“We claim . . . that to deprive the colored people of this State of the immunities of citizenship, on account of the color of the skin, (a matter over which they have no control), is anti-republican; and against such a procedure we enter our solemn protest.” This strongly worded missive reached Thomas Wilson Dorr and made clear the position of Providence’s Black community. When word had spread that the Dorrites were qualifying their call to abolish unfair requirements for suffrage and excluding Black voters, they responded swiftly.
The petition, Dorr was told, was written by Alexander Crummell (1819-1898), the minister of Christ Church during the Dorr Rebellion. A native of New York, Crummell had been born free and received an excellent education. While in New York, he had been involved in an effort to strike down the property requirement for suffrage, though the attempt was unsuccessful. In Providence, Crummell quickly became an influential figure in Providence’s Black community.
Crummell’s petition anticipates the arguments against suffrage for Black men and refutes them, drawing attention to inconsistencies in the People’s Party’s calls for so-called universal suffrage.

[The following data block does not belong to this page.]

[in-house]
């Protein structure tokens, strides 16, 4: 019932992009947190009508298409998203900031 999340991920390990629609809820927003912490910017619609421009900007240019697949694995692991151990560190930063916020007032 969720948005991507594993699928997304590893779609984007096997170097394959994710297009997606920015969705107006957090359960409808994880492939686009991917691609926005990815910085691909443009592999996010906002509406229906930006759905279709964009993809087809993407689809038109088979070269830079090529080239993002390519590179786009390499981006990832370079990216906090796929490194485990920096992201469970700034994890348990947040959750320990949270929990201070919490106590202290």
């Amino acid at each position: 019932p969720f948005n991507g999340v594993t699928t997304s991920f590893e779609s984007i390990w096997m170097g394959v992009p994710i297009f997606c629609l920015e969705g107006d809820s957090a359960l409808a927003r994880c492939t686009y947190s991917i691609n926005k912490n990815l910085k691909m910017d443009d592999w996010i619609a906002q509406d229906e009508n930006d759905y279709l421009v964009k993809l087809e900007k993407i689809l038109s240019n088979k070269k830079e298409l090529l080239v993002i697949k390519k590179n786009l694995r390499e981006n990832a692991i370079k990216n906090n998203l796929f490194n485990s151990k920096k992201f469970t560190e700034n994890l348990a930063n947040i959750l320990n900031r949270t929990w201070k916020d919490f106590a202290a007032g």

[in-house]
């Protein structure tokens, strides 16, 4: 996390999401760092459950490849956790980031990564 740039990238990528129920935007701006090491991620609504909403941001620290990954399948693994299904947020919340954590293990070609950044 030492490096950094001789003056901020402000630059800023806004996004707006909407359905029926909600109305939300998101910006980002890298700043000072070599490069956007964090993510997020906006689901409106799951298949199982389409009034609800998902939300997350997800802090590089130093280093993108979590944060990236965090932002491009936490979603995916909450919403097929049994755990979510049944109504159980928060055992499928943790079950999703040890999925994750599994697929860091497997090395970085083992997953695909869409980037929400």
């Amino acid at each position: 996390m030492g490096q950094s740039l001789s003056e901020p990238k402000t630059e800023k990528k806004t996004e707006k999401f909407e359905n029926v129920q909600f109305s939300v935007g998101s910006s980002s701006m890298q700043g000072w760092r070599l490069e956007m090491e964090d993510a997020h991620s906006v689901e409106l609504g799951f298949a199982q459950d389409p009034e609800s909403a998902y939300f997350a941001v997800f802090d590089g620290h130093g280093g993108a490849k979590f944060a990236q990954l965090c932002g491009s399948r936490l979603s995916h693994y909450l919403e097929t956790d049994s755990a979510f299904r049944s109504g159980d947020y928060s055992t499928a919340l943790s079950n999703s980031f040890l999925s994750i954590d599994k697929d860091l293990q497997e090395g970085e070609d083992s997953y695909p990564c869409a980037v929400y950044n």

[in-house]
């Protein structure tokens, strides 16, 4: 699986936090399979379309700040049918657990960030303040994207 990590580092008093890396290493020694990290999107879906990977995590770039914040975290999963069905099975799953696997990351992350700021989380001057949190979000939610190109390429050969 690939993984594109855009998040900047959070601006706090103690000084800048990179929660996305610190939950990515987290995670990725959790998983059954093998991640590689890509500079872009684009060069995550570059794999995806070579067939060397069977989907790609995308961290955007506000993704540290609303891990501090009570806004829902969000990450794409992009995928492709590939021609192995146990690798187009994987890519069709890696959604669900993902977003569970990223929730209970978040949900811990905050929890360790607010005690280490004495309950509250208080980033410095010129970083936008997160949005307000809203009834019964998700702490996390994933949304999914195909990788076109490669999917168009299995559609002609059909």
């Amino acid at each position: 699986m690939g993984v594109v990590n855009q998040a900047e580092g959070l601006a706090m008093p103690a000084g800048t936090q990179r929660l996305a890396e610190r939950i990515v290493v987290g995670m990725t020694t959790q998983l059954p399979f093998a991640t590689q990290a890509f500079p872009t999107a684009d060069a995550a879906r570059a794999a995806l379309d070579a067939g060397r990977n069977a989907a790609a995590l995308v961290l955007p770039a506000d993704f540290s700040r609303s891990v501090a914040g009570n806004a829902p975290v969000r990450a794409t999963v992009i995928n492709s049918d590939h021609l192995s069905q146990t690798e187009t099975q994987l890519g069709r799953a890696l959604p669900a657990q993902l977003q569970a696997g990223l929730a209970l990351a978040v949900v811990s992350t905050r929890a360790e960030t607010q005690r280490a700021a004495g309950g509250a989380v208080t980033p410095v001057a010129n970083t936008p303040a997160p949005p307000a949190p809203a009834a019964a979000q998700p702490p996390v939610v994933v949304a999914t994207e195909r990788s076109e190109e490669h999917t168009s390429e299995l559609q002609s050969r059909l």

Black citizens decried the use of the word “white” to define universal suffrage in the People’s Constitution. The petition argued: “We are mostly native born citizens. We have lent our best strength in the cultivation of the soil, have aided in the development of its resources, and have contributed our part to its wealth and importance."
Crummell aligned the cause of his fellow Black citizens to that of the colonists fighting to gain their freedom from Great Britain. “We appeal to that great written charter of American liberty--the declaration of independence--in support of our protestation. We believe that ‘all men are created free and equal’; and we affirm, that no tinge of the skin can possibly invalidate that cardinal doctrine of our country’s liberty, or make nugatory or partial the political privileges which, as deductions, may proceed from it."
This site at 400 Benefit Street was the former site of St. Stephen’s Church. Crummell’s congregation, Christ Church, was eventually absorbed by St. Stephen’s in the 1850s.